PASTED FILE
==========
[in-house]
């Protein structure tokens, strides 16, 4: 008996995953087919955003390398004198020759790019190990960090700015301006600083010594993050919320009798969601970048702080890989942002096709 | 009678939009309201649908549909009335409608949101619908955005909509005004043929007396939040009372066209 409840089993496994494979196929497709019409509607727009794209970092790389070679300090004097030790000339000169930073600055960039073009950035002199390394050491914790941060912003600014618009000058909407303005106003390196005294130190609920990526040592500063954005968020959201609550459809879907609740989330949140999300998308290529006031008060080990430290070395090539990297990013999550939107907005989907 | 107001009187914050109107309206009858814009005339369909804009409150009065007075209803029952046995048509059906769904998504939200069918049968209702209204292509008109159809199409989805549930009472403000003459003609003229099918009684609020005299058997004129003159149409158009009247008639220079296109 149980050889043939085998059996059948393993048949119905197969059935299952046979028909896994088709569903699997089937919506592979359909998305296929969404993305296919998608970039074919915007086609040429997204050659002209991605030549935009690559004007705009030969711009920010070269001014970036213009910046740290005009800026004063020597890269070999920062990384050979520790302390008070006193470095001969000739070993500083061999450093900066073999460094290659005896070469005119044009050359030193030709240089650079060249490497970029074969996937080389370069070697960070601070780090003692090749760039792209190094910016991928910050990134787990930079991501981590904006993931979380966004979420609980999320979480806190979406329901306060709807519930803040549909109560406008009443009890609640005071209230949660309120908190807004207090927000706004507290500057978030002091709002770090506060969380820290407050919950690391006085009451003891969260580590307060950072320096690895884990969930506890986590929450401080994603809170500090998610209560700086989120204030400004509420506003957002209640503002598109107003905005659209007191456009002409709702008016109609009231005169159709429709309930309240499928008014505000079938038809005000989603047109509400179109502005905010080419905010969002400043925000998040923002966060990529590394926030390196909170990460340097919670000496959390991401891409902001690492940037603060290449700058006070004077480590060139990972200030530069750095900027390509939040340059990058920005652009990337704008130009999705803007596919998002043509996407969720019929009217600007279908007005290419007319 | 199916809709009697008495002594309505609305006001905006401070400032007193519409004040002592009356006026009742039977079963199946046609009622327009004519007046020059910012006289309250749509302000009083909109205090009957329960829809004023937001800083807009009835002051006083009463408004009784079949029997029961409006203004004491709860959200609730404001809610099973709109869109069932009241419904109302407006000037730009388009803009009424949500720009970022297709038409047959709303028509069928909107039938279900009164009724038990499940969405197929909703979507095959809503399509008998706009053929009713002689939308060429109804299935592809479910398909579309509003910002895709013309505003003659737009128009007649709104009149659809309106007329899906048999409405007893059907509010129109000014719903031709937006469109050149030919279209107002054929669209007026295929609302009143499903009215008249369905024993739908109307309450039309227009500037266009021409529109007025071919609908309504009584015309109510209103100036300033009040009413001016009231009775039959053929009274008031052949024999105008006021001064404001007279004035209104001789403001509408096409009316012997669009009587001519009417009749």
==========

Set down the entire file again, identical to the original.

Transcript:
[in-house]
């Protein structure tokens, strides 16, 4: 008996995953087919955003390398004198020759790019190990960090700015301006600083010594993050919320009798969601970048702080890989942002096709 | 009678939009309201649908549909009335409608949101619908955005909509005004043929007396939040009372066209 409840089993496994494979196929497709019409509607727009794209970092790389070679300090004097030790000339000169930073600055960039073009950035002199390394050491914790941060912003600014618009000058909407303005106003390196005294130190609920990526040592500063954005968020959201609550459809879907609740989330949140999300998308290529006031008060080990430290070395090539990297990013999550939107907005989907 | 107001009187914050109107309206009858814009005339369909804009409150009065007075209803029952046995048509059906769904998504939200069918049968209702209204292509008109159809199409989805549930009472403000003459003609003229099918009684609020005299058997004129003159149409158009009247008639220079296109 149980050889043939085998059996059948393993048949119905197969059935299952046979028909896994088709569903699997089937919506592979359909998305296929969404993305296919998608970039074919915007086609040429997204050659002209991605030549935009690559004007705009030969711009920010070269001014970036213009910046740290005009800026004063020597890269070999920062990384050979520790302390008070006193470095001969000739070993500083061999450093900066073999460094290659005896070469005119044009050359030193030709240089650079060249490497970029074969996937080389370069070697960070601070780090003692090749760039792209190094910016991928910050990134787990930079991501981590904006993931979380966004979420609980999320979480806190979406329901306060709807519930803040549909109560406008009443009890609640005071209230949660309120908190807004207090927000706004507290500057978030002091709002770090506060969380820290407050919950690391006085009451003891969260580590307060950072320096690895884990969930506890986590929450401080994603809170500090998610209560700086989120204030400004509420506003957002209640503002598109107003905005659209007191456009002409709702008016109609009231005169159709429709309930309240499928008014505000079938038809005000989603047109509400179109502005905010080419905010969002400043925000998040923002966060990529590394926030390196909170990460340097919670000496959390991401891409902001690492940037603060290449700058006070004077480590060139990972200030530069750095900027390509939040340059990058920005652009990337704008130009999705803007596919998002043509996407969720019929009217600007279908007005290419007319 | 199916809709009697008495002594309505609305006001905006401070400032007193519409004040002592009356006026009742039977079963199946046609009622327009004519007046020059910012006289309250749509302000009083909109205090009957329960829809004023937001800083807009009835002051006083009463408004009784079949029997029961409006203004004491709860959200609730404001809610099973709109869109069932009241419904109302407006000037730009388009803009009424949500720009970022297709038409047959709303028509069928909107039938279900009164009724038990499940969405197929909703979507095959809503399509008998706009053929009713002689939308060429109804299935592809479910398909579309509003910002895709013309505003003659737009128009007649709104009149659809309106007329899906048999409405007893059907509010129109000014719903031709937006469109050149030919279209107002054929669209007026295929609302009143499903009215008249369905024993739908109307309450039309227009500037266009021409529109007025071919609908309504009584015309109510209103100036300033009040009413001016009231009775039959053929009274008031052949024999105008006021001064404001007279004035209104001789403001509408096409009316012997669009009587001519009417009749």